If your group is not selling as good as it once was, may be you should consider going back to what once was more successful for you.
    Just a few thoughts to think about.
    Inspirations Keep on doing what you’re doing for as long as you are able physically to do it.
    Archie Watkins you might even think of taking a group under your wings and mentor them, like you did the Primitives and get them established to follow in your footsteps to keep the Good sound alive.




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    • David Bruce Murray
      Reply June 26, 13:44 David Bruce Murray

      My opinion on this topic is a little different. I see some groups (not all, but some) that just appear to be going through the motions, never challenging themselves, and if they’re enjoying themselves, you couldn’t tell.

      I would prefer to see a group make music in a style they are particularly gifted to do and equally important, a style they enjoy doing. I see some groups that have good singers, but they’re trying to do a style that doesn’t suit the strengths.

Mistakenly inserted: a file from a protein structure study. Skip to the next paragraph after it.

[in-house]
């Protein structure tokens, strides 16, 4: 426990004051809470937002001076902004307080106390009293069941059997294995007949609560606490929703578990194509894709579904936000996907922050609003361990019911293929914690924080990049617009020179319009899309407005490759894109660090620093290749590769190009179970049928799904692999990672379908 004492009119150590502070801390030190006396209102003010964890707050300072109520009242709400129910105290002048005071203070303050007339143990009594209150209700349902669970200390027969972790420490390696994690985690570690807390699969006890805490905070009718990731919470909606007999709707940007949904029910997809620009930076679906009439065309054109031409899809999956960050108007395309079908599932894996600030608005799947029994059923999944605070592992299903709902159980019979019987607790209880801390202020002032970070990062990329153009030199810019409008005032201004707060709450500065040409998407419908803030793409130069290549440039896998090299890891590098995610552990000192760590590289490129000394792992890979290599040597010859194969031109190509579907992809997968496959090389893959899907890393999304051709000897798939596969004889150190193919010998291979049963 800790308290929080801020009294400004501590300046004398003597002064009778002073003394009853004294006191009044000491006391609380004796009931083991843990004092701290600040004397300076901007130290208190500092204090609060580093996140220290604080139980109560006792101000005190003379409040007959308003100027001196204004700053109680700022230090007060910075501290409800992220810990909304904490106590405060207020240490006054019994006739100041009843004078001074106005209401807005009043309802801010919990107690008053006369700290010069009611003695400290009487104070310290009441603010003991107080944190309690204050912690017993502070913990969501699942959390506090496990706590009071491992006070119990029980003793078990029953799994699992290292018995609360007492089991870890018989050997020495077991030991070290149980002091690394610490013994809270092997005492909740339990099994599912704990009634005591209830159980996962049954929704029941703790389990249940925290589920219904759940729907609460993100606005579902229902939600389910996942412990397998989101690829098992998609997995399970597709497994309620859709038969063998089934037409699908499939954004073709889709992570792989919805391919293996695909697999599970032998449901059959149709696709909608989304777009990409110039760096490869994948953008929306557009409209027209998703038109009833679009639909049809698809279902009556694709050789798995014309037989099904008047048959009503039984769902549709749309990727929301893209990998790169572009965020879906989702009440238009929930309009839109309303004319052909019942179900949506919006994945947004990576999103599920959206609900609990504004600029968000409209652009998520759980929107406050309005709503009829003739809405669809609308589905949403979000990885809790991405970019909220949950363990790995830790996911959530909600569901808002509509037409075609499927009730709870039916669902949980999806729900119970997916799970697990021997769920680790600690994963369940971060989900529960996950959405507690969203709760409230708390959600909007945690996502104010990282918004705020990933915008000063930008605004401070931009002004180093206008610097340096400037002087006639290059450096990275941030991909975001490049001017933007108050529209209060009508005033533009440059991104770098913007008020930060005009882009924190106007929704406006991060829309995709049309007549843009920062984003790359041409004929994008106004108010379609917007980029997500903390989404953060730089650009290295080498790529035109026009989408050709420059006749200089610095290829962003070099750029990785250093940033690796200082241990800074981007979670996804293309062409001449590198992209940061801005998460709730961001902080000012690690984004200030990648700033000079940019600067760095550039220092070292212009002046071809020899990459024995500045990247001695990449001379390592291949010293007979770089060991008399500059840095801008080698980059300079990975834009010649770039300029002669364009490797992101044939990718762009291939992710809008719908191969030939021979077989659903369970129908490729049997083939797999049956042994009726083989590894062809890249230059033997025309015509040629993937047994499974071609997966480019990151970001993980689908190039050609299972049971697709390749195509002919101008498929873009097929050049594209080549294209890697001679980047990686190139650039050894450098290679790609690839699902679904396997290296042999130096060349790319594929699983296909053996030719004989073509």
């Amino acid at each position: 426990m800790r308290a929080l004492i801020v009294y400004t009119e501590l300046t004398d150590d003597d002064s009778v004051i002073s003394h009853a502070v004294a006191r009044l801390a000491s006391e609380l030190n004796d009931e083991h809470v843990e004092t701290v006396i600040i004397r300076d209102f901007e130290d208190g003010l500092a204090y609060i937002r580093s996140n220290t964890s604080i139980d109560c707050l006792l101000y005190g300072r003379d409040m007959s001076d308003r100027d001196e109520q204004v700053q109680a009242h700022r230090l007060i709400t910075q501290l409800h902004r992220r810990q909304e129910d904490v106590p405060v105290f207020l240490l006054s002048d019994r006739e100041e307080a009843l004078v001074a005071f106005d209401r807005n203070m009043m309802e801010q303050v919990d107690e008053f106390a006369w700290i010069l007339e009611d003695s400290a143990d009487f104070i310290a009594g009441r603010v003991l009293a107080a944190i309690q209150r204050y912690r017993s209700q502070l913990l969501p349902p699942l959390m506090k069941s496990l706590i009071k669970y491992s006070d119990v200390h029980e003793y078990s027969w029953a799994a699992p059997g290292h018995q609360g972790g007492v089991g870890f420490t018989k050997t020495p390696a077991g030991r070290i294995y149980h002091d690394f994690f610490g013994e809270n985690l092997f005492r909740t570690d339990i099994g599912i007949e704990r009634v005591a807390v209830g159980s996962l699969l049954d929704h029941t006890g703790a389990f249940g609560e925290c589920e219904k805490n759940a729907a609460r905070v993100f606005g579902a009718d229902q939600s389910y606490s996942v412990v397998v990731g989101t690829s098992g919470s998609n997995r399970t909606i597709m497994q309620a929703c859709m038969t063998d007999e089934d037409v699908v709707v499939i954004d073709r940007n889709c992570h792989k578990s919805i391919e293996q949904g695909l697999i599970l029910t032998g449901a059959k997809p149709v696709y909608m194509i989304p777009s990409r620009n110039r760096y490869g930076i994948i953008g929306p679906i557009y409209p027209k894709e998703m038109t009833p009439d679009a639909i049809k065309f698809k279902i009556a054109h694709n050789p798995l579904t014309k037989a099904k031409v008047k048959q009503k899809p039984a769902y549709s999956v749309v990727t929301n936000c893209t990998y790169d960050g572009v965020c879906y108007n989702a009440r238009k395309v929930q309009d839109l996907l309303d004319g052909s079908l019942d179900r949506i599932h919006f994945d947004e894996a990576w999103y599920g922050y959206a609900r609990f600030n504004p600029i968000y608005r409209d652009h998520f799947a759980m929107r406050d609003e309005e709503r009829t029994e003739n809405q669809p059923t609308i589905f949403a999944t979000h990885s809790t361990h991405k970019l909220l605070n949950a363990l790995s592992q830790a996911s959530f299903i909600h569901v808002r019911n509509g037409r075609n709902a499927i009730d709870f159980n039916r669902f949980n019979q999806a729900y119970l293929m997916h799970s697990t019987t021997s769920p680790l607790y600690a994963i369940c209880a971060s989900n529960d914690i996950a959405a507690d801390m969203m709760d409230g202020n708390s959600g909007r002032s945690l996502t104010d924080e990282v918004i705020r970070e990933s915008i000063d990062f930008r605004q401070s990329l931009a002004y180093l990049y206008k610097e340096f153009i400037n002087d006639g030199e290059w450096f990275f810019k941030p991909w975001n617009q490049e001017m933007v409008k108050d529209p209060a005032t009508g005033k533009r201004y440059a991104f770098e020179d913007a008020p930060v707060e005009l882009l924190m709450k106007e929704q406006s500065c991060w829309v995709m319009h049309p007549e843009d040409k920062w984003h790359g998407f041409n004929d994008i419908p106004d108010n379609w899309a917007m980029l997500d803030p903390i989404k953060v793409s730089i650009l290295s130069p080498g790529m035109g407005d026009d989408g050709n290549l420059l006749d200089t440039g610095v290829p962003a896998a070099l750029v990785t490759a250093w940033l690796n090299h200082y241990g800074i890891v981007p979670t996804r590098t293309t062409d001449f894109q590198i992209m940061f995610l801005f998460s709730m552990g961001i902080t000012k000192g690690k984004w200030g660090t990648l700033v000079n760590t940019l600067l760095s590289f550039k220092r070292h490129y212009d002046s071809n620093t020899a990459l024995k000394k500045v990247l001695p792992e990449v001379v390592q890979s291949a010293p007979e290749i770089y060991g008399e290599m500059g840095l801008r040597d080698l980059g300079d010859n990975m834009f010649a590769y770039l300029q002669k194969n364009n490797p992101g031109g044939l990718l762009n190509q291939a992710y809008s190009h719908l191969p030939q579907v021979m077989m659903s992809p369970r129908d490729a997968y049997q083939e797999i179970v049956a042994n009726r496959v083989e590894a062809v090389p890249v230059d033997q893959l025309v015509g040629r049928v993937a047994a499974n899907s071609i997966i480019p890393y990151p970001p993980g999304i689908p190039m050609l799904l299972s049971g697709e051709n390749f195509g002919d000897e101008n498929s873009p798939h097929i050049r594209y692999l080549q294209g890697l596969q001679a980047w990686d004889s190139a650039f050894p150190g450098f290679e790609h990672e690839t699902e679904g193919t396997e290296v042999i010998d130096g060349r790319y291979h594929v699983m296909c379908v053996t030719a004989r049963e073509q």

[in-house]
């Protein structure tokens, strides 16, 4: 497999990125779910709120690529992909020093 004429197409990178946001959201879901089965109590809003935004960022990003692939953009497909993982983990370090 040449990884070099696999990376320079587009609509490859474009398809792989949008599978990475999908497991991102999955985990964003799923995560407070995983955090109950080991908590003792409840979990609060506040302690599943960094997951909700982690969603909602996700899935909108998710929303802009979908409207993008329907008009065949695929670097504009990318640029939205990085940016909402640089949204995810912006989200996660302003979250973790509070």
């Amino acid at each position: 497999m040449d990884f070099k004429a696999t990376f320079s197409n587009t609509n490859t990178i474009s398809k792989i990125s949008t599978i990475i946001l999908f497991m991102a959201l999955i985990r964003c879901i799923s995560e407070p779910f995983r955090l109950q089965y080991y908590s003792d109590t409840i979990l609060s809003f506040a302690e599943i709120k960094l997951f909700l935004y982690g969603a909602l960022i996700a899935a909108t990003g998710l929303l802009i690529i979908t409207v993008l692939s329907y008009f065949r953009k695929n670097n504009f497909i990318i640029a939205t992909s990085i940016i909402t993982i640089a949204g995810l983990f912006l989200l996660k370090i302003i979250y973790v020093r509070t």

If that style they enjoy most and are well-gifted to do happens to be traditional, so be it. If it’s progressive, that’s fine, too. There are enough fans out there to enjoy all manner of styles, and there’s even success to be had from a business perspective IF:
      a) they’re good enough…they don’t have to necessarily be great, but just good enough
      b) they stick with it long enough to build an adequate fan-base that will support what they’re doing




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      • Scotty Searan
        Reply June 26, 14:20 Scotty Searan

        David I agree with you on that completely.
        Just because you sing a different style, doesn’t mean it is not gospel music.
        Though I do feel that SGM is too inclusive in different styles under it’s banner.
        But like you say, be comfortable with what you are doing.
        Find what works for you and stick with it.
        The Cathedrals and the Inspirations are truly the Icons or benchmarks of the industry in sticking with something that worked and fine tuning it.
        I am not talking about style here, even though I truly love their singing. They found something that worked and people came and still come to hear them.
        There are some still searching and I hope they find where they are comfortable or where they were comfortable.